How my K experience prepared me for life in the Operating Room
As a brand new third year medical student at the University of Colorado, I have recently been baptized into clinical medicine by the fire of surgery. Not only do I wake up at 4 am, scrub every last living cell off of my hands and arms, and ask patients about the intimate details of their bodily functions, I’ve also had to adapt to a completely new learning environment. I’m transitioning from the past two years of classroom and discussion-based learning to thinking on my feet in the fast paced setting of a hospital, all while being grilled by attending physicians.
On a typical day, I wake up and head to the hospital, eager to see the patients with whose cases I assisted the day before. Is Ms. Jones recovering well from her lung surgery? I need to remember to write progress notes on my patients before 6 am! Will I pass out in the OR today? I go into each patient’s room at around 5am, turn on a light, and ask them how they are doing and what sort of medical issues we can address. Today an elderly woman shared with me that she hasn’t seen the point in cooking for herself for the past two years since her husband has died. Another woman began crying while she was recovering from a double mastectomy, concerned with the image of her scarred and significantly reduced breasts. I am constantly reminded that each of my patients is more than just a case—they are people just like me, who happen to be experiencing a period of suffering or hardship.
Talking with my patients is a completely different experience than operating on their bodies. No matter how physically and mentally demanding this rotation is I am reminded every day what a privilege it is to see the human body in a way that most people never see. It is a miraculous experience to look inside the abdomen at the churning bowels as we prod them with cameras and instruments or to watch the inflation and deflation of the lungs bordered by a pulsating sac– the heart—as we puncture the patient’s chest wall to remove a mass.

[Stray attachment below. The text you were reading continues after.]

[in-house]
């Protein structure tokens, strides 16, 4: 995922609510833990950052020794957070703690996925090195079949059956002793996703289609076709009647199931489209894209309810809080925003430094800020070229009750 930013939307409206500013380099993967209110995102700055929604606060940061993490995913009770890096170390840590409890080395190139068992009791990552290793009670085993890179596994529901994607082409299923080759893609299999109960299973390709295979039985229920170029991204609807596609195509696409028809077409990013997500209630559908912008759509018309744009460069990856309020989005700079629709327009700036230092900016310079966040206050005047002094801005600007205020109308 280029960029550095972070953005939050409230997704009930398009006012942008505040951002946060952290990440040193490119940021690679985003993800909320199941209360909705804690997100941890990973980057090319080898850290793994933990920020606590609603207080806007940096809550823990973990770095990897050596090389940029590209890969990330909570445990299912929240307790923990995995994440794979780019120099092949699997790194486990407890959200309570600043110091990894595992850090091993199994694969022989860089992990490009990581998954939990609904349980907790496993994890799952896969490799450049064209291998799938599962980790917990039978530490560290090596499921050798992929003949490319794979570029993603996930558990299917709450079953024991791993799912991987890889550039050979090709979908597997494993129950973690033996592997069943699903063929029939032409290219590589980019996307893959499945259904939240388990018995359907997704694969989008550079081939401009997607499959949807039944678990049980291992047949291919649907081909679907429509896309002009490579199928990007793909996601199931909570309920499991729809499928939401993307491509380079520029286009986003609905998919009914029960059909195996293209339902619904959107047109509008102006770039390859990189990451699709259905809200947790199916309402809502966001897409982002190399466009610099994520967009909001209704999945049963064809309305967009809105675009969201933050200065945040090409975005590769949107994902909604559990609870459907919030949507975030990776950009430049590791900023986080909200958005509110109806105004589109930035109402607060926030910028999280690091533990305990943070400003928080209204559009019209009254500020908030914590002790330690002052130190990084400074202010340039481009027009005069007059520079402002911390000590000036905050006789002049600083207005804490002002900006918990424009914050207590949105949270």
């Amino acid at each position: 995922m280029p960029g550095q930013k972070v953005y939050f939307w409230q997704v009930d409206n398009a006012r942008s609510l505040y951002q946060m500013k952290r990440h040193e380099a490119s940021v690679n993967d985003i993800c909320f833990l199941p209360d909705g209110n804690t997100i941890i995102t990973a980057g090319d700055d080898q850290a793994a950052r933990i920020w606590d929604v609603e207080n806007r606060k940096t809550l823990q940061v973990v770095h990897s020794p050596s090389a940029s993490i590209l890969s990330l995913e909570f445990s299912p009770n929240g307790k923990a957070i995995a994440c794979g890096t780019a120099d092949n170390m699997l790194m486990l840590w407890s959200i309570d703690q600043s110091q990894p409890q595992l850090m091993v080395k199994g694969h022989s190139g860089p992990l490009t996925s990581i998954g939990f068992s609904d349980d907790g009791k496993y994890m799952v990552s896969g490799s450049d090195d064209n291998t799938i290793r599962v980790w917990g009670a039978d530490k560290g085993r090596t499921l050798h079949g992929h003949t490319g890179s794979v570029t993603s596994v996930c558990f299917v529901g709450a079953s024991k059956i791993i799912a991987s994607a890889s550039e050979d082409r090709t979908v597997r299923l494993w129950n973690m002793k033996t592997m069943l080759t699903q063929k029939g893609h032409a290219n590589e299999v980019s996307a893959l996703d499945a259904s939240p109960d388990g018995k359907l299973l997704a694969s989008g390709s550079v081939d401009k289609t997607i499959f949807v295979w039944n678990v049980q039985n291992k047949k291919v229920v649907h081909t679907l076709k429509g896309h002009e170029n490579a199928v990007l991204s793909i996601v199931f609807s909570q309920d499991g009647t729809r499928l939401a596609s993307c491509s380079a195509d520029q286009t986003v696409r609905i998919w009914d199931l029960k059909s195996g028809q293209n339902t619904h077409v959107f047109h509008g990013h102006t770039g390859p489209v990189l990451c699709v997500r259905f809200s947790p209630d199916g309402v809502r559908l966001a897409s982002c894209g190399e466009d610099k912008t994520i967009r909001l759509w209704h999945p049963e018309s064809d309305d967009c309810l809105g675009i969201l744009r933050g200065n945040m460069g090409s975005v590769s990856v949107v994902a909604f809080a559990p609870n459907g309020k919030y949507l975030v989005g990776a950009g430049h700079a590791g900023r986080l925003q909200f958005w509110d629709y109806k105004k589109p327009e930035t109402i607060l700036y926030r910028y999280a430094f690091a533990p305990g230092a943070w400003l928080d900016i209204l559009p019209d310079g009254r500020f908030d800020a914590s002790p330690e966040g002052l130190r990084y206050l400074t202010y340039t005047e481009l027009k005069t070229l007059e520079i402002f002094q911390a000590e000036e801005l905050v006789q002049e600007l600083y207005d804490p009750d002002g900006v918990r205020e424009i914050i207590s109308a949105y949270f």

I would liken this period of my medical education to my study abroad experience in Ecuador, where I was immersed entirely in a different culture, learning a new language, and often feeling dependent on others to help navigate my surroundings. Kalamazoo gave me the confidence to take on novel experiences and responsibilities, whether it was through study abroad, leading a club lacrosse team, or singing a capella. Without the fertile grounds upon which to try out those roles and take initiative, I think it would be more difficult for me to take charge of my own education today. The compassion and flexibility I developed at K and in Ecuador will guide me through this year of clinical immersion, in my career as a physician, and as a lifelong learner.